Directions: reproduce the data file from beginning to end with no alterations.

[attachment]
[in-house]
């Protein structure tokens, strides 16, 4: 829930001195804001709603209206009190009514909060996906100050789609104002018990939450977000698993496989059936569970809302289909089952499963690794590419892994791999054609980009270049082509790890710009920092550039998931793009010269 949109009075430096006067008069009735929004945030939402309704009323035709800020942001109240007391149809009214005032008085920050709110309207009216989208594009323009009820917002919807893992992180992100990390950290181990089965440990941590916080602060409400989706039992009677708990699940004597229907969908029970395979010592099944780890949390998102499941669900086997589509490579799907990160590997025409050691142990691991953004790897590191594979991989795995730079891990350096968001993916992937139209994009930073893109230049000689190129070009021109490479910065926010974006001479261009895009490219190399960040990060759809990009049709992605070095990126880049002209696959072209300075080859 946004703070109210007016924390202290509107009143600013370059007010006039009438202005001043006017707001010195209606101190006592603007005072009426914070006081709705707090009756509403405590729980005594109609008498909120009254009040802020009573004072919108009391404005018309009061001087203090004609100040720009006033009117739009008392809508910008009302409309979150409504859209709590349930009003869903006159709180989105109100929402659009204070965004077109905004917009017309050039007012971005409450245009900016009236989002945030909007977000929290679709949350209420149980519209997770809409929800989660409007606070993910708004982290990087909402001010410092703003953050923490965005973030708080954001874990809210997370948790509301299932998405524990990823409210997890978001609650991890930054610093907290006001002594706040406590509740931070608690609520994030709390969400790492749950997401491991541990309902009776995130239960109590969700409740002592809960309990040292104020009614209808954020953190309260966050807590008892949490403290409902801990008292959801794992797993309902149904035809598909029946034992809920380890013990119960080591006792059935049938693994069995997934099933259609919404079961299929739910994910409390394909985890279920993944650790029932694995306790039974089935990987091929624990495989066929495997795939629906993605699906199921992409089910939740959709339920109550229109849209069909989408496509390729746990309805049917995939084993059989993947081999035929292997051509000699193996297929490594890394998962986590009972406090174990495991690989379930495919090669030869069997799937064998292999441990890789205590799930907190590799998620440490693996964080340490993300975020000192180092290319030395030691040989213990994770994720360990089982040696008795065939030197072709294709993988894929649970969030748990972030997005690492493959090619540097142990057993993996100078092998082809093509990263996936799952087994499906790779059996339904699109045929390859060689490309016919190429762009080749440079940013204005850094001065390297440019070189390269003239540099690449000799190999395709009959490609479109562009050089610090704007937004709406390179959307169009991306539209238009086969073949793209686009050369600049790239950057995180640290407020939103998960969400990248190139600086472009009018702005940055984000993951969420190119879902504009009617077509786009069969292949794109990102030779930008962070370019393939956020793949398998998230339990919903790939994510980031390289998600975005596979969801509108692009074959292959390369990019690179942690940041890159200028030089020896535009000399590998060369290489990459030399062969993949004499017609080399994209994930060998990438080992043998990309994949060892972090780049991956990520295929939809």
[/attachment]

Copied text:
[in-house]
């Protein structure tokens, strides 16, 4: 829930001195804001709603209206009190009514909060996906100050789609104002018990939450977000698993496989059936569970809302289909089952499963690794590419892994791999054609980009270049082509790890710009920092550039998931793009010269 949109009075430096006067008069009735929004945030939402309704009323035709800020942001109240007391149809009214005032008085920050709110309207009216989208594009323009009820917002919807893992992180992100990390950290181990089965440990941590916080602060409400989706039992009677708990699940004597229907969908029970395979010592099944780890949390998102499941669900086997589509490579799907990160590997025409050691142990691991953004790897590191594979991989795995730079891990350096968001993916992937139209994009930073893109230049000689190129070009021109490479910065926010974006001479261009895009490219190399960040990060759809990009049709992605070095990126880049002209696959072209300075080859 946004703070109210007016924390202290509107009143600013370059007010006039009438202005001043006017707001010195209606101190006592603007005072009426914070006081709705707090009756509403405590729980005594109609008498909120009254009040802020009573004072919108009391404005018309009061001087203090004609100040720009006033009117739009008392809508910008009302409309979150409504859209709590349930009003869903006159709180989105109100929402659009204070965004077109905004917009017309050039007012971005409450245009900016009236989002945030909007977000929290679709949350209420149980519209997770809409929800989660409007606070993910708004982290990087909402001010410092703003953050923490965005973030708080954001874990809210997370948790509301299932998405524990990823409210997890978001609650991890930054610093907290006001002594706040406590509740931070608690609520994030709390969400790492749950997401491991541990309902009776995130239960109590969700409740002592809960309990040292104020009614209808954020953190309260966050807590008892949490403290409902801990008292959801794992797993309902149904035809598909029946034992809920380890013990119960080591006792059935049938693994069995997934099933259609919404079961299929739910994910409390394909985890279920993944650790029932694995306790039974089935990987091929624990495989066929495997795939629906993605699906199921992409089910939740959709339920109550229109849209069909989408496509390729746990309805049917995939084993059989993947081999035929292997051509000699193996297929490594890394998962986590009972406090174990495991690989379930495919090669030869069997799937064998292999441990890789205590799930907190590799998620440490693996964080340490993300975020000192180092290319030395030691040989213990994770994720360990089982040696008795065939030197072709294709993988894929649970969030748990972030997005690492493959090619540097142990057993993996100078092998082809093509990263996936799952087994499906790779059996339904699109045929390859060689490309016919190429762009080749440079940013204005850094001065390297440019070189390269003239540099690449000799190999395709009959490609479109562009050089610090704007937004709406390179959307169009991306539209238009086969073949793209686009050369600049790239950057995180640290407020939103998960969400990248190139600086472009009018702005940055984000993951969420190119879902504009009617077509786009069969292949794109990102030779930008962070370019393939956020793949398998998230339990919903790939994510980031390289998600975005596979969801509108692009074959292959390369990019690179942690940041890159200028030089020896535009000399590998060369290489990459030399062969993949004499017609080399994209994930060998990438080992043998990309994949060892972090780049991956990520295929939809």